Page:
17.  The publicans were apt to take advantage of their countrymen, because of this deep-seated hatred, and would naturally extort money unjustly, by charging an exorbitant amount per tax. Rome, however, generally sympathized with the publicans, when complaints were offered by the Jews, because of the surplus the lawmakers received as a lion’s share.

18.  Being ostracized by their fellow countrymen, they were naturally led to form a social order among themselves. In this social familiarity they were very strong, and were highly esteemed by one another. This is no doubt why the Lord made the mention He did in the following text:

    “And if ye salute your brethren only, what do ye more than others? Do not even the publicans so?” (Matt. 5:46,47)


19.  We find, however, that these people were strongly drawn toward John the Baptist (Luke 3:12; 7:29) and toward Jesus. (Matt. 9:10) Not having the social comforts of the Jewish religion; not having permission to attend any of the religious services; not even being privileged to attend the temple service, or to contribute toward the support of the worship of God; not being allowed any of the society of the Jews with their families, - it can be readily seen why they would welcome the teachings of the Baptizer and of Jesus. The Pharisees on the other hand, not only refused to associate with them, but anathematized every one who had any dealings with them. They went so far as to teach that it was impossible for a publican to be saved, or to have any share in the world to come. They would not even give him a Jewish burial, in order to keep him from defiling Jewish soil. This naturally in the estimation of the pious Jew, would exclude him from a resurrection, as only those Jews would be revived in the last day who were laid in sacred soil. (d) They were susceptible to religious truth. They realized that they were sinners; (Luke 18:13) and if they could secure any other occupation, many were ready to accept it.


20.  Large numbers of them were baptized by John, and they believed his message; consequently, when Jesus came, they were prepared to receive Him. Jesus saw in them honest souls hungry for His truth, ready to follow Him. While their business naturally was a profitable one, thus giving many of them great wealth, there were those among them who were prepared at the call of Jesus to leave their post, cast aside the garments, and follow Him. Hence Matthew, (Luke 5:27) the publican, was one of the twelve, the writer of the wonderful Gospel by that name.  Then we find Zacchaeus, (Luke 19:5-10) another wealthy person of the same class, who received the Saviour very cordially, and was prepared to devote half of his wealth to the cause of Christ. To him Jesus brought salvation, which he eagerly and gladly accepted.

21.  Frequently the Saviour would receive invitations to dine with them, and to attend other social gatherings. (Matt. 9:10,11) Jesus nearly always accepted the invitation; for He knew it would be a grand opportunity to feed these people with the bread of life, while they supplied His physical needs. This, however, angered the Pharisees and the scribes, and led them to conclude that Jesus could not be sent of God. If He were, they reasoned, He never would associate with such a class. Jesus understood the needs of these people, and this no doubt explains why He answered the Pharisees as He did. (Matt. 9:12; 11:16-19) As a result of the life, the teachings, and the labors of Jesus and His disciples, a large number of this class (Luke 15:1) were firm and devoted followers of Christ.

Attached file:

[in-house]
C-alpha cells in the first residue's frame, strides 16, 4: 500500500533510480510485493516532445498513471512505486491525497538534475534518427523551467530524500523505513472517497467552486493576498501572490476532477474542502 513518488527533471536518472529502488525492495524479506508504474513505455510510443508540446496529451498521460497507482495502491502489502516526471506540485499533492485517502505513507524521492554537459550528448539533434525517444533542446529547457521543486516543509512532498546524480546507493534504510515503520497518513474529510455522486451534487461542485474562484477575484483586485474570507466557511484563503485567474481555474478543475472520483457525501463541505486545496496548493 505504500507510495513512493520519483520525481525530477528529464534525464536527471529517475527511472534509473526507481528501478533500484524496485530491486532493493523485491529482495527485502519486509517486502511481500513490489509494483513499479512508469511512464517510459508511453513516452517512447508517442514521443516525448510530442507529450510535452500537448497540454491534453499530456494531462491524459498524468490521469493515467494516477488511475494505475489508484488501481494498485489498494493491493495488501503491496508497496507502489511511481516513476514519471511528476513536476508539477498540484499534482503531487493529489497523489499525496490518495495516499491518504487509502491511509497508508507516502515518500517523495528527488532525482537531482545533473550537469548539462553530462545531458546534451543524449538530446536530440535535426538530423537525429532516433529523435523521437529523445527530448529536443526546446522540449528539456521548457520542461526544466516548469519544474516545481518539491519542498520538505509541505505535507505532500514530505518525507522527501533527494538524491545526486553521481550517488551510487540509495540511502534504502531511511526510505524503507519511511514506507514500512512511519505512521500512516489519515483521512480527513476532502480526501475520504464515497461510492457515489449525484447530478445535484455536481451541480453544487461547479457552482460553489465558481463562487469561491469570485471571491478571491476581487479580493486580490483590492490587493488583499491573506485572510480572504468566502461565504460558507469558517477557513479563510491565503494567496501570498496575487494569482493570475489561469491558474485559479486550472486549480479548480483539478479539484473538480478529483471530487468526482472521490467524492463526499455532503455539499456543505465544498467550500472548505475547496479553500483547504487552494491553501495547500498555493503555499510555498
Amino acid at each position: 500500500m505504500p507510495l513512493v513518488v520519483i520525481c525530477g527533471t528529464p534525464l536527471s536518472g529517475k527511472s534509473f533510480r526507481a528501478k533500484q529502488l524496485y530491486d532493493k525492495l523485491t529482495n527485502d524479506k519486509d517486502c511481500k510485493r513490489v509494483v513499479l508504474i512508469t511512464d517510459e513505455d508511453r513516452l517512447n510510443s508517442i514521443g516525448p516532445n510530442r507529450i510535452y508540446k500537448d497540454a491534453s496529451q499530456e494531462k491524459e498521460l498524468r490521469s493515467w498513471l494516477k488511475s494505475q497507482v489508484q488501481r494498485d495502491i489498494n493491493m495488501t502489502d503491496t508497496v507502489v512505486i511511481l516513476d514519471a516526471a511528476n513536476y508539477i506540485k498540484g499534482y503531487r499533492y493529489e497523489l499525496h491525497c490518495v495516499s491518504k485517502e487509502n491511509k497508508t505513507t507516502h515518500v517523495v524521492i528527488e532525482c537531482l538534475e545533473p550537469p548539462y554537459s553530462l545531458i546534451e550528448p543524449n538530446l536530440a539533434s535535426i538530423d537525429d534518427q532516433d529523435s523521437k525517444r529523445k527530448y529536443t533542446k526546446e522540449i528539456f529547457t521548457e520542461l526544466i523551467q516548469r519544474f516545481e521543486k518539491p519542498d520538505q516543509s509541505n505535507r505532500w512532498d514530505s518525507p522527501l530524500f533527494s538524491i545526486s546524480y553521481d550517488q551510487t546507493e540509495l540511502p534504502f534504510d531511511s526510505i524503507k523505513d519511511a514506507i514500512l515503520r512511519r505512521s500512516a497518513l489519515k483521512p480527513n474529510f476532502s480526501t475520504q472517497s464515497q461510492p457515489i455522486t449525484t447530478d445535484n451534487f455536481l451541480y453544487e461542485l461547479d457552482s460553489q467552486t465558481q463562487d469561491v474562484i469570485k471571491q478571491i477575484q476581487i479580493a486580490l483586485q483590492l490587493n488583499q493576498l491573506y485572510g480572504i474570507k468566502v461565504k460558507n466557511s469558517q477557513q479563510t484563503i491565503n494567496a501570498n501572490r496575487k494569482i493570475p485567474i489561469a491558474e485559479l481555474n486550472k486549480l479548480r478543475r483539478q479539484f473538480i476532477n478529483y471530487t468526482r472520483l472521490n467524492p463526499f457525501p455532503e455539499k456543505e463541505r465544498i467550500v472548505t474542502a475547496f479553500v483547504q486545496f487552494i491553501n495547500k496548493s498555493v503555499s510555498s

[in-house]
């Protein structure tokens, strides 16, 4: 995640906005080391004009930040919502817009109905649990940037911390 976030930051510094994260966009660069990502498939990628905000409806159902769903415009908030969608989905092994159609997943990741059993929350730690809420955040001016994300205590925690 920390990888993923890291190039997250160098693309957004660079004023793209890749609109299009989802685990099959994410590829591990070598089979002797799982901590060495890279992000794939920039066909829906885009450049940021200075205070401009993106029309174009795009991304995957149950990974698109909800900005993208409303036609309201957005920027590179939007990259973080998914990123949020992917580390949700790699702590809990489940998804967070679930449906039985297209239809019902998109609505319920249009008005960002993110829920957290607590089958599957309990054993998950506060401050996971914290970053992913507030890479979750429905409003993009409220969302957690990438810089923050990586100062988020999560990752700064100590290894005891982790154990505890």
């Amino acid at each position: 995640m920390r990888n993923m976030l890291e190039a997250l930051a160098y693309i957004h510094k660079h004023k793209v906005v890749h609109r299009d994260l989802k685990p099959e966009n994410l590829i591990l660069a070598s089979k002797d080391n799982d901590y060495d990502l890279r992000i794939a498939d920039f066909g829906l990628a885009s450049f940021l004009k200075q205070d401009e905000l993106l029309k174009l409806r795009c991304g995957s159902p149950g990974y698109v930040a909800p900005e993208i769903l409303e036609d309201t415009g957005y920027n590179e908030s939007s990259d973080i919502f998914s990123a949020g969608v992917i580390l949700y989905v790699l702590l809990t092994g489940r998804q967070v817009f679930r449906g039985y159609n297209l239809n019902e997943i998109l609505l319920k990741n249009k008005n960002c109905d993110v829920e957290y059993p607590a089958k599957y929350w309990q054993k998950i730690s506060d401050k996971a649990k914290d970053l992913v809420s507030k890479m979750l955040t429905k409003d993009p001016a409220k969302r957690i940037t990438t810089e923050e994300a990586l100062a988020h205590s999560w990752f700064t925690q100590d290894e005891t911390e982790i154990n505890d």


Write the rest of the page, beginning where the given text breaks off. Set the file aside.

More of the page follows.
22.  This class of people received their name from Herod, the king, the father of the house of that name. He was the one who reigned when Jesus was born, and to whom the wise men came, and inquired for the location of the birthplace of Jesus. (Matt. 2:1-3) The Herodians were a sort of political party, though their faith was Jewish. They, however, had no special regard for the laws of Moses nor for the traditions of the fathers; yet they always prepared to adopt them when, by so doing, their ends could be best served. They had strong hope that Herod would found so great and powerful a dynasty that the Jews would eventually be brought under the permanent rule of the Herod family.

23.  They mingled the heathen practices of Rome with their politico-religious ideas of the Jews. Every opportunity they had they would introduce some evil practice among the Jews, and thus lower the religious tone of the people. By so doing, they hoped to gain in favor and in power with those whom they so influenced. They would gladly unite with any class of the Jews in any plot, in order to accomplish their purpose for gaining prestige. Thus we find them uniting with the Pharisees in a plot to put Christ to death. (Mark 3:6) At another time we find them used as willing spies for the Pharisees and the Sadducees to entrap (Matt. 22:15,16) the Saviour. Jesus, however, knew their design, and He sternly rebukes them. They had not a long existence after the rule of the Herods. Like other religio-political parties, their own hypocrisy helped to bring about their destruction.


24.  These people were not an independent sect, but were a branch of the Pharisees. The term, scribe, is from the Hebrew word, Sofer, meaning, one who writes, or transcribes. (Ezra 7:6,11; Esther 3:12; Jer. 8:8) This is why the term is applied to this class. As a party they began to flourish after the passing away of Ezra, and were prominent for several centuries in influencing the people by their writings and teachings. Having so great an advantage by virtue of their position, they used it largely for self-aggrandizement. Instead of being true teachers and writers, imparting the knowledge of God and His law, they were denounced by the Saviour as hypocrites. (Matt. 23:13-15,23,25,27,29) They were inclined toward strong Pharisaical tendencies, and were feared, reverenced, and highly esteemed by the people. With this class can also be reckoned the lawyers. More will be said concerning them when describing the sect of the Pharisees.